Professor of Psychology and Neural Science
Department of Psychology: Program in Cognition & Perception
Center for Neural Science
Center for Brain Imaging
Center for Neuroeconomics

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My interview for NPR's Science Friday, October, 2012

Research | Biography | Publications | Address


How does vision determine the size, shape and boundaries of objects in our environment? Research in my laboratory centers on various aspects of visual perception and the visual control of action. Recent research on the visual system has grown into an exciting collaboration among psychologists, physiologists, computer scientists, and mathematicians. My research continues to blur the lines between these fields in two ways. First, traditional psychophysical methods are enhanced using advanced computer graphics and image processing techniques for stimulus generation and analysis. Second, both mathematical methods and computer simulations are used to model the psychophysical results. As much as possible, the simulation models attempt to reflect a feasible physiological implementation, as I have a strong interest in neural network models of vision. Next, I describe each broad area of my research in turn.

Texture-defined edge based on a difference in texture element orientation.

Texture and pattern coding. Sometimes when one texture pattern is placed on a background of another, the two segregate quickly and seemingly effortlessly into foreground and background. Other times not. Why is this? What sequence of linear and nonlinear image transformations leads to this variation in texture segregation performance? Our research in this area consists of both psychophysical experiments and computational modeling to determine the details of the visual machinery used to code, interpret and segregate texture patterns. More recently, we have also looked at the identification of shapes defined by texture (e.g., letters) and the estimation of texture properties (e.g., surface roughness) in 3-d rendered scenes. We have examined the cortical coding of 2nd-order patterns by looking for orientation-selective adaptation of cortical responses to 1st- and 2nd-order patterns using functional magnetic resonance imaging (fMRI) in collaboration with David Heeger (NYU). We have are also exploring a new model we have developed to account for cortical pattern adaptation, which has implications for computational theory, physiology and perception.

This is an animation of our "overt-criterion" task. Observers discriminate between two noisy categories of ellipses differing in their mean orientation. On each trial, observers rotate a line to indicate their decision criterion, and are scored on a subsequently presented ellipse based on whether it fell on the correct side (clockwise or counterclockwise) of the line's orientation based on the ellipse's category membership.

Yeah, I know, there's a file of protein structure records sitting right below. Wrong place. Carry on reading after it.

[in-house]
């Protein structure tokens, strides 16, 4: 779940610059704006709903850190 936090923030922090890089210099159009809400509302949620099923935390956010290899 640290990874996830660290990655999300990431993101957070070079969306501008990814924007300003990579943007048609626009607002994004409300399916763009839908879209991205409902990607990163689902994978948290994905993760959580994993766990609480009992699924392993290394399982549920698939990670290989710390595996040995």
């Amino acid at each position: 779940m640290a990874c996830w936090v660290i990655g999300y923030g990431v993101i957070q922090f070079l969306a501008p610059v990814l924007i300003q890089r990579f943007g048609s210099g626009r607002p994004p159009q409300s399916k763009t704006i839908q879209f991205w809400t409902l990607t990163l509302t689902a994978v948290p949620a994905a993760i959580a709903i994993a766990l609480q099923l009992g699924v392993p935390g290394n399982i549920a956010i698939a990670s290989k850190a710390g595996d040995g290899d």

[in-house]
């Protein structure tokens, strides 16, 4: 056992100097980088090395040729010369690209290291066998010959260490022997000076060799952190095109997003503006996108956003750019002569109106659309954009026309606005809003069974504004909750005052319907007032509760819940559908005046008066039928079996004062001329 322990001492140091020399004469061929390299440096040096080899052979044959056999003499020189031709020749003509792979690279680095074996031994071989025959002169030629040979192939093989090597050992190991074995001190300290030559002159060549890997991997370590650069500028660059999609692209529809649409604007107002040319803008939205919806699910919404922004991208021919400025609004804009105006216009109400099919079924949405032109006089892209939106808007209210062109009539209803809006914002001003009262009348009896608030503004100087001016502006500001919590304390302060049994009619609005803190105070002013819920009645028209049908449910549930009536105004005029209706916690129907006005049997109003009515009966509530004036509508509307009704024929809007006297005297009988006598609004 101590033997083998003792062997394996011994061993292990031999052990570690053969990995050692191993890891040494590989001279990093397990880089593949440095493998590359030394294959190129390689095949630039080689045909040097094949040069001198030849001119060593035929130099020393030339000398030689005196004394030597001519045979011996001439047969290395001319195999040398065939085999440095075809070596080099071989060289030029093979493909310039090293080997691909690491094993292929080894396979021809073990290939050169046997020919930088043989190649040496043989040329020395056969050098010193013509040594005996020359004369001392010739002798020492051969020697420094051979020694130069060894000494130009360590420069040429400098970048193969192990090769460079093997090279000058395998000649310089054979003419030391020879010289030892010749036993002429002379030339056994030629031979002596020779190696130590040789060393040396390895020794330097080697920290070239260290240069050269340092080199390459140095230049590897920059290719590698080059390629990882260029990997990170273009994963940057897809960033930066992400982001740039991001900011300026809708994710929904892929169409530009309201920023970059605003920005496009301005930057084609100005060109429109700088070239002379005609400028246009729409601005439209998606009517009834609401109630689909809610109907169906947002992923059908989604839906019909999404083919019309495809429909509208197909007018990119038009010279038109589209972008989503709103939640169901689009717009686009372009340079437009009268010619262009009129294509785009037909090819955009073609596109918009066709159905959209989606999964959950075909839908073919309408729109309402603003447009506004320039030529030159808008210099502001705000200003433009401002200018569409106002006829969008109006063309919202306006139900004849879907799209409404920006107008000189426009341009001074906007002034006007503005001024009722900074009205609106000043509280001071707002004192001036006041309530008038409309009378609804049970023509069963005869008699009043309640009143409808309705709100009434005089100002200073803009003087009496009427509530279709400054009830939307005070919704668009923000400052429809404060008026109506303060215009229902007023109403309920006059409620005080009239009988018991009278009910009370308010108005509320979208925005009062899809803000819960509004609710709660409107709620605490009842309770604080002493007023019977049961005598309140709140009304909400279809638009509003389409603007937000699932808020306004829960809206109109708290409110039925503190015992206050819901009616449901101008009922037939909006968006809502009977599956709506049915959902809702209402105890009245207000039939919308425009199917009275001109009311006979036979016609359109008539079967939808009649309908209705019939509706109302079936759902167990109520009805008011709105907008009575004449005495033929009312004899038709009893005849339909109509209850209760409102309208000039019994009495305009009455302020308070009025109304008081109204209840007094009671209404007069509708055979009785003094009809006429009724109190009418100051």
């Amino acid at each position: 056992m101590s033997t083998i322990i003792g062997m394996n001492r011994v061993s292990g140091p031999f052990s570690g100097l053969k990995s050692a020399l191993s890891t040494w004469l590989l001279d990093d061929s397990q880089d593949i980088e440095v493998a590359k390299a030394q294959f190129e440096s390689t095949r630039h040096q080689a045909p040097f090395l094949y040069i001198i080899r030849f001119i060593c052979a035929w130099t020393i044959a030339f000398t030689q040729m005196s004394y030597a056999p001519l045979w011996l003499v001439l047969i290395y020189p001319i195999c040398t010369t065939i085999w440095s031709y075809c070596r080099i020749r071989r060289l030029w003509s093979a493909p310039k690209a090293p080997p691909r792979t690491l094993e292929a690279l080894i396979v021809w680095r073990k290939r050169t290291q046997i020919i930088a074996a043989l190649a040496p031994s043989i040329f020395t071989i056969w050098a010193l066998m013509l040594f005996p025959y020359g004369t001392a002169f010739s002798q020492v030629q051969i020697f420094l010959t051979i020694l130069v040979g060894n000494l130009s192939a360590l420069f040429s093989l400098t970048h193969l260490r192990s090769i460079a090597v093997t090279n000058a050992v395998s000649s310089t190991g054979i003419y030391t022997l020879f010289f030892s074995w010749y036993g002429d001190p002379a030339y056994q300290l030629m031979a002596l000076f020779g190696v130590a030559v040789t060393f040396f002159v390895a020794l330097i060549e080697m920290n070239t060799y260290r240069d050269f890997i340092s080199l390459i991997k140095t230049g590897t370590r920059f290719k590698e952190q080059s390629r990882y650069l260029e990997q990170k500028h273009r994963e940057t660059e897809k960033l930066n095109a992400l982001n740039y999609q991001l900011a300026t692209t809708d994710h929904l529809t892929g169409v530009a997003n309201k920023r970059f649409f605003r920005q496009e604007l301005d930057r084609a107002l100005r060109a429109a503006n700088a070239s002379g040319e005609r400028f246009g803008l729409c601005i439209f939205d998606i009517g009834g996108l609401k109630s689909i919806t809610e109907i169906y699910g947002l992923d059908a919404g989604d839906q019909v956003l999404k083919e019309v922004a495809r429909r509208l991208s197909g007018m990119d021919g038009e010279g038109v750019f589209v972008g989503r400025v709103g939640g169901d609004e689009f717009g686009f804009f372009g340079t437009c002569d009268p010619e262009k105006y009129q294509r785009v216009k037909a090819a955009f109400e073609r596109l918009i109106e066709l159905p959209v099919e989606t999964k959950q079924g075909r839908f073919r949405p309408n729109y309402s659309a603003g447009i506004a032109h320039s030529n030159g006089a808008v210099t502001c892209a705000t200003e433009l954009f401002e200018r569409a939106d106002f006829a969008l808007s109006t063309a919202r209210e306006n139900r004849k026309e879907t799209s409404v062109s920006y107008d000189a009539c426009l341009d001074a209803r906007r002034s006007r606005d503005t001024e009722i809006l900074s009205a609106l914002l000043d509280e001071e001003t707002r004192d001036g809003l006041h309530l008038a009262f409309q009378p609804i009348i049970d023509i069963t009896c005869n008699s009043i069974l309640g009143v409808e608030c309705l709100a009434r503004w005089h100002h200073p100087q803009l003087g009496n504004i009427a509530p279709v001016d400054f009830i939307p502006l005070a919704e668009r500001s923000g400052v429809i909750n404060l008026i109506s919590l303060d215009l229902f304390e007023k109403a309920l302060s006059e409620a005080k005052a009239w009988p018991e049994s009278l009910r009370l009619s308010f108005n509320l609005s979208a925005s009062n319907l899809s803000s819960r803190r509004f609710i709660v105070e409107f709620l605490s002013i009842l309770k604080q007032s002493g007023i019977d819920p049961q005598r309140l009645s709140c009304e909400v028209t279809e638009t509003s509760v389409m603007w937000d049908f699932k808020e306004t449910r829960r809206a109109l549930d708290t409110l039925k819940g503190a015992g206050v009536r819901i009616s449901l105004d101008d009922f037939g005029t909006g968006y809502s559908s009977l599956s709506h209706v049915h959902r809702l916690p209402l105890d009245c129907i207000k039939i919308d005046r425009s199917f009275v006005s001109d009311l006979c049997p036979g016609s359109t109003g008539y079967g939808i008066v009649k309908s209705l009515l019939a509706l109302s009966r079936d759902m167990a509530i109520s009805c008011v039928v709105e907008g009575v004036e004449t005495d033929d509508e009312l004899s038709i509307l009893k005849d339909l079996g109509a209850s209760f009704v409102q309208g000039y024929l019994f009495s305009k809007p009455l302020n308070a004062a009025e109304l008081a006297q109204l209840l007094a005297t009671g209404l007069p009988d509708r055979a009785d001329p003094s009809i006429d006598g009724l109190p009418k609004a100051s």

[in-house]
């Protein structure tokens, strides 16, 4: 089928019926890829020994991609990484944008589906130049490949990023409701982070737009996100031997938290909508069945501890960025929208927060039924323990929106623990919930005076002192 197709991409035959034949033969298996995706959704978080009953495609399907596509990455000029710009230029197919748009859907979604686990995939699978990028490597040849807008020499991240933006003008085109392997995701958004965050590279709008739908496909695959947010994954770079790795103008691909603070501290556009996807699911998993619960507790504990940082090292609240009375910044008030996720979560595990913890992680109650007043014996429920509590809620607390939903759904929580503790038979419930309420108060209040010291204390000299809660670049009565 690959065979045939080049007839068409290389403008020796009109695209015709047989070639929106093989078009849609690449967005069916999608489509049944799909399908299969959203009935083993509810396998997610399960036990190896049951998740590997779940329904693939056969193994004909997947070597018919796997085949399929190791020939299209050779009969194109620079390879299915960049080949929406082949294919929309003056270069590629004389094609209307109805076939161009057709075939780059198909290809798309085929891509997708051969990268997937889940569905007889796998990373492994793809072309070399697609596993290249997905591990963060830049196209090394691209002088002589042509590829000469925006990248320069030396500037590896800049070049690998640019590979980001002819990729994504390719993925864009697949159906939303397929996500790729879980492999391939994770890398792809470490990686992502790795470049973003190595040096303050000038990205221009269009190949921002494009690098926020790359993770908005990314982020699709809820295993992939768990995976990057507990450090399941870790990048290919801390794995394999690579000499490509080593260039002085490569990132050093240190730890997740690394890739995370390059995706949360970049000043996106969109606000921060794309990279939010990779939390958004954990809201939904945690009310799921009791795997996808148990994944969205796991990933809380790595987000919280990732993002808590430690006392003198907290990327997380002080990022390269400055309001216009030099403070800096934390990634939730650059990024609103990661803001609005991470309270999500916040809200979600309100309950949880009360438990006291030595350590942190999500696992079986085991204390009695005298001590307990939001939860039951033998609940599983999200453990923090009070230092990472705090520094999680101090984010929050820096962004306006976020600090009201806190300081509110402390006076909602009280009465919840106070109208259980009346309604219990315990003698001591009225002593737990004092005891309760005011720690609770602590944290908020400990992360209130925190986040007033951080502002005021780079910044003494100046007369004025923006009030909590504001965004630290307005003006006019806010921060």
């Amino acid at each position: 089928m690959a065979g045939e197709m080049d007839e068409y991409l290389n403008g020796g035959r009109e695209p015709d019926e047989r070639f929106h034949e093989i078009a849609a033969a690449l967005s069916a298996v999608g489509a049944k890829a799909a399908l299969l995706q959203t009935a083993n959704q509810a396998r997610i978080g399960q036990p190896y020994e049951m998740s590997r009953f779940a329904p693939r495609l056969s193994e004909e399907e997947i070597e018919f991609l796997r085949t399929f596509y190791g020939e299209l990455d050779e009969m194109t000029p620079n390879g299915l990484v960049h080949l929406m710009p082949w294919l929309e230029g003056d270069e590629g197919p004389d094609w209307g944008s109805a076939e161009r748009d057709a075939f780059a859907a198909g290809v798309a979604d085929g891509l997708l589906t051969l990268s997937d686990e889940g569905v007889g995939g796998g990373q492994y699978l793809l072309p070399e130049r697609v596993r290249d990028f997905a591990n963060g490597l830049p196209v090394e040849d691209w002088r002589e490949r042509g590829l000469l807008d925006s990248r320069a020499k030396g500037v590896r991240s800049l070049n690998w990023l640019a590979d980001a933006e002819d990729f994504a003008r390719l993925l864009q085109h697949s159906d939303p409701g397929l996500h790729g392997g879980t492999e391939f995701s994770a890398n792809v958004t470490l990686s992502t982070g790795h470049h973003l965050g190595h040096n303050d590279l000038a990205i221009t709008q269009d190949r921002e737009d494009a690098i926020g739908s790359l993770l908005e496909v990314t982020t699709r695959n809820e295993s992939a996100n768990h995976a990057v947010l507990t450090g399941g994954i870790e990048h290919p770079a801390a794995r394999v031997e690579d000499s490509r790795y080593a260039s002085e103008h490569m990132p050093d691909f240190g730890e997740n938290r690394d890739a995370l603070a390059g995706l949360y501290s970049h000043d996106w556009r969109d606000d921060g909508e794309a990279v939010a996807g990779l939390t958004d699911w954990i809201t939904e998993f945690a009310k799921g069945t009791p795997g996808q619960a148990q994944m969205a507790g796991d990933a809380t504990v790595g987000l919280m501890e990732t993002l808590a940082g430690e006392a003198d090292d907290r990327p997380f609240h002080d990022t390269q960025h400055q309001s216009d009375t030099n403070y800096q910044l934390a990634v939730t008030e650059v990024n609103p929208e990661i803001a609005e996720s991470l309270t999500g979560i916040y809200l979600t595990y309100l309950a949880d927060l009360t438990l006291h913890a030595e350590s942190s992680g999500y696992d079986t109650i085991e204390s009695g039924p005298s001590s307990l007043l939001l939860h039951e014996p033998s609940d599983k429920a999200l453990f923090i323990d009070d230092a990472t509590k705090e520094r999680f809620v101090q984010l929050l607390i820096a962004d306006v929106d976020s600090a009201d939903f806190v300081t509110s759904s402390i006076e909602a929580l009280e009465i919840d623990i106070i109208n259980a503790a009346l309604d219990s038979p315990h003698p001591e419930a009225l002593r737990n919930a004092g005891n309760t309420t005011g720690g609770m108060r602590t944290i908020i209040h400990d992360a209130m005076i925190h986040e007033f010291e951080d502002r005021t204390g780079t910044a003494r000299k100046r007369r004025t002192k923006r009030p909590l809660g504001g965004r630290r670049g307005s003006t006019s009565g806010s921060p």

Perceptual decision-making. I study how observers make perceptual decisions under uncertainty. Sensory signals are noisy and an ideal observer will combine such signals with knowledge of their uncertainy, prior expectations and knowledge of potential outcome- and decision-continent rewards to guide decisions. We ask whether humans act as ideal decision-makers and, if not, where are compromises made or heuristics used. We have shown that orientation estimation appears to be consistent with the ideal-observer model and that humans use a prior distribution of orientations that matches environmental statistics. We have studied how the decision criterion for a perceptual discrimination is placed as a function of rewards, prior probabilities and changing conditions. We have developed a new model of how sensory evidence is accumulated over time, which has implications for modeling reaction-time and cued-response tasks.

This is a frame from a stimulus movie of a pair of rotating cylinders. The images include the depth cues of binocular disparity (stereo), motion, texture perspective and occluding contour.

Sensory cue integration. I have worked extensively on the issue of how the visual system combines information from multiple sources or cues. This research has been continuing for a number of years in collaboration with Larry Maloney (NYU), Marty Banks (Berkeley), Wendy Adams, as well as several graduate students and postdoctoral research associates. This work begins by considering what an ideal decision maker would do in such a situation. Human performance in cue-combination tasks is compared to models based on statistical decision theory. In many cases, Bayesian models are used in which it is understood that information sources (visual cues or prior knowledge) are uncertain, and should be combined with reference to the form and amount of uncertainty in each. Our studies have looked at cue combination in the perception of depth from multiple depth cues (binocular disparity, motion, texture, shading, contour, etc.), depth cue disambiguation (in stimuli with contour and shading cues), depth cue scaling (with multiple cues to the viewing geometry, including the possible interaction of the motion and stereo cues to compute the viewing distance) and edge localization (with cues of texture scale, orientation and contrast). More recent work considers multisensory cue integration including vision, audition, proprioception and touch.